Photo by Temo Berishvili on

The Watcher

Hello! My name is Ira. I am the youngest son of Simon ben Judah. My mother Miriam says I came out of the womb observant and quiet. Actually, all the other ladies present the day of my birth say they weren’t even sure I was alive – until, I whimpered my way into my Mother’s arms. I’ll admit, the meaning in my name fits me fairly well – ‘watcher of the city.’ I have been observing the people around me all my life. So, one day, when a man named Jesus had come to town, I had been incredibly curious to see what had the religious leaders so up in arms – and why so many other folks were saying He was the Messiah.

Staying true to my nature, I frequently had noticed the worried frowns which burdened my Father’s face. When it concerned this man called Christ, my father had seemed to always side with the leaders of our community. Their resentment against Jesus ran deep, and Father’s loyalty to the leaders ran even deeper. Until.

It had been like any other dry and dusty walk I had made into town many times before. However, as I had drawn nigh unto the city’s gates, I heard the commotion. The angry faces induced panic within me. Hateful insults had hurled like daggers at the woman being violently drug through the town’s streets. The leaders had been on a mission, not one of mercy like their counterpart Christ, no, they were on a mission of madness. The half-dressed woman, worn and broken, had been thrown down at the feet of Jesus. Little did the men know, their cruel and self-serving pursuit had been about to backfire. At first, I had wanted to turn away from the craziness, until I saw Him – Jesus. He had a blanket of grace and divine authority over Him, it was magnetic. He had stooped down to the ground, and I had wanted to hear what He might say to the men whose words had dripped with sadistic subtlety. They asked him, “Master, this woman was taken in adultery, in the very act. Now, Moses in the law commanded us that such should be stoned: but what do you say we should do?”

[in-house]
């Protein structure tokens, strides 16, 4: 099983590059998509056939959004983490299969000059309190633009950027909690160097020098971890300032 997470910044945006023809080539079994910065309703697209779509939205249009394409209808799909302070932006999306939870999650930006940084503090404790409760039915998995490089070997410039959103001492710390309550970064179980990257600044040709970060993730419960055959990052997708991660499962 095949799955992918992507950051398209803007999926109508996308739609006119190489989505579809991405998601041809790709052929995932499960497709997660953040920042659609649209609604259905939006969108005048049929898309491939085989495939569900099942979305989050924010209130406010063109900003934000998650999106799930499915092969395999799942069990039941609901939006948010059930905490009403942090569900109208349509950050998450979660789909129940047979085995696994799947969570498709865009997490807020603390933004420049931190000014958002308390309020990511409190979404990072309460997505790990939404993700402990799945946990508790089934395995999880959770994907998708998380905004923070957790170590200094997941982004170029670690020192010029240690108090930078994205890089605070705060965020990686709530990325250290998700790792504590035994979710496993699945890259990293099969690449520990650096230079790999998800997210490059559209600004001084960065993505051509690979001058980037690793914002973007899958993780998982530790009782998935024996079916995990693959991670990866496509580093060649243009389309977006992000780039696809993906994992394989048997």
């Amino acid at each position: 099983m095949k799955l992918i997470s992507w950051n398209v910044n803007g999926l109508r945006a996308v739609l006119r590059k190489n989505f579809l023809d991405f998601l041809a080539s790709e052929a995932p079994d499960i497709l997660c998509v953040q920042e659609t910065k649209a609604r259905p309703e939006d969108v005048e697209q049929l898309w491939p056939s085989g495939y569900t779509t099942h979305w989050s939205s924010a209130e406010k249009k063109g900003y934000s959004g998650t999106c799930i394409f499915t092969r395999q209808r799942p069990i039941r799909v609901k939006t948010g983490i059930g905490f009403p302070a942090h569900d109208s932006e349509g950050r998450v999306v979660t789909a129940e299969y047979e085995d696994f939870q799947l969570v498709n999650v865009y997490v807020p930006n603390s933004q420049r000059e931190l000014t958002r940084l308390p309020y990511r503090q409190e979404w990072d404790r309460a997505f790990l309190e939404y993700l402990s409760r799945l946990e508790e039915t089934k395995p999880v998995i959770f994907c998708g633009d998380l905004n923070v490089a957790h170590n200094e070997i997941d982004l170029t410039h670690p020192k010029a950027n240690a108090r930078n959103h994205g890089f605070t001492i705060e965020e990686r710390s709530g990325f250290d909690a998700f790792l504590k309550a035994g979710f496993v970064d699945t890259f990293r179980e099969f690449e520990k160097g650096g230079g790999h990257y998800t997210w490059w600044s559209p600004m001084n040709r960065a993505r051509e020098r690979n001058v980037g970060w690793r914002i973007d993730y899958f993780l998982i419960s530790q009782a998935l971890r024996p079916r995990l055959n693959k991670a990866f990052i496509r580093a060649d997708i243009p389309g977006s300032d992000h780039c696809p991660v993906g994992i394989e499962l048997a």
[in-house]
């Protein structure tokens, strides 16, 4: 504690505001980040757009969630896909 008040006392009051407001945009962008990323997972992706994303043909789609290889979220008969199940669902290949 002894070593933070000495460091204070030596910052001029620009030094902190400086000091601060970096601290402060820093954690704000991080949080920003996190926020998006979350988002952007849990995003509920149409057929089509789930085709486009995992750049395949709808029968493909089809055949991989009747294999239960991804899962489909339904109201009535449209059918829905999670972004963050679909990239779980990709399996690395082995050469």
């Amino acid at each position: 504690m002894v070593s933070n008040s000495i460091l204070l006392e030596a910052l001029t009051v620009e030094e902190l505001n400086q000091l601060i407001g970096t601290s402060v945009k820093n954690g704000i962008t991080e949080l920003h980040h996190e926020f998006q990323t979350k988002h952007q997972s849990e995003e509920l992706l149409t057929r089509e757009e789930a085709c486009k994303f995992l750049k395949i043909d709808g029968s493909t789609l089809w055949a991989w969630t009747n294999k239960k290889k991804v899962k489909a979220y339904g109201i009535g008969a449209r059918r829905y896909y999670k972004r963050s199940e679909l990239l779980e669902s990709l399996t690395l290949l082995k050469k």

Jesus oozed with silent power as He began to take his carpenter’s fingers and construct words of conviction in the dirt. His silence incensed these men. Nevertheless, without pausing too long, they had continued repeating questions, not realizing they were attempting to bait the Creator of the World – with an empty hook.

Confidently, Christ stooped down once more, transcribing on the dusty canvas with worn knuckles. I wasn’t close enough to see, so I have no idea what was written on the ground, but as He rose, He uttered these words, “He that is without sin, cast the first stone.”The men, including my father, turned away, defeated. I watched the religious leaders walk away, carrying not only their wolf-like scowls, but their proud, cruel hands still clutched the stones of judgment.This day influenced me the most because, when Jesus turned to the broken woman on the ground, He had stooped once more, but this time His bending wasn’t too condemn anyone. His merciful bow was to lift her up, offering her hope and forgiveness with these words, “Woman, where are your accusers? Neither do I condemn you. Now, go and sin no more.” There was such a gentle authority in His voice; I knew the same thing she did that day – surely He was the Son of God, the Savior of the world.From that day forward, she and I followed Jesus wherever He traveled. We learned, laughed, cried, fellowshipped with Him. And, oh how we marveled at His ministry. I found this man to be gentle, yet, revolutionary with His bold love, teaching and compassion. I witnessed the physically doomed healed of illness, beggars find their sight, lame men walk again, and, the outcasts without a place, find complete acceptance.

We followed Him all the way – even as this precious the Lamb of God willingly went to be crucified. As I gazed upon the jeering crowd, it broke my heart to see Him so abused and broken. They mocked, beat and eventually murdered the King of Kings, and Lord of Lords, at Golgotha. The hands they drove nails into at Calvary were the same ones that healed, broke bread to feed the thousands, calmed the winds and seas, and brought hope to so many.I was truly who He made me to be, in the end – Ira, the watcher. Yet, I no longer held interest in watching the world. I would now, and forever be, a man with an eternal perspective – looking to the Author and Finisher of my faith. He will always be the gentle Savior who stooped down to make things right for the broken and lost, my Redeemer, the One who called me friend.


Leave a Reply

Fill in your details below or click an icon to log in: Logo

You are commenting using your account. Log Out /  Change )

Twitter picture

You are commenting using your Twitter account. Log Out /  Change )

Facebook photo

You are commenting using your Facebook account. Log Out /  Change )

Connecting to %s

This site uses Akismet to reduce spam. Learn how your comment data is processed.

%d bloggers like this: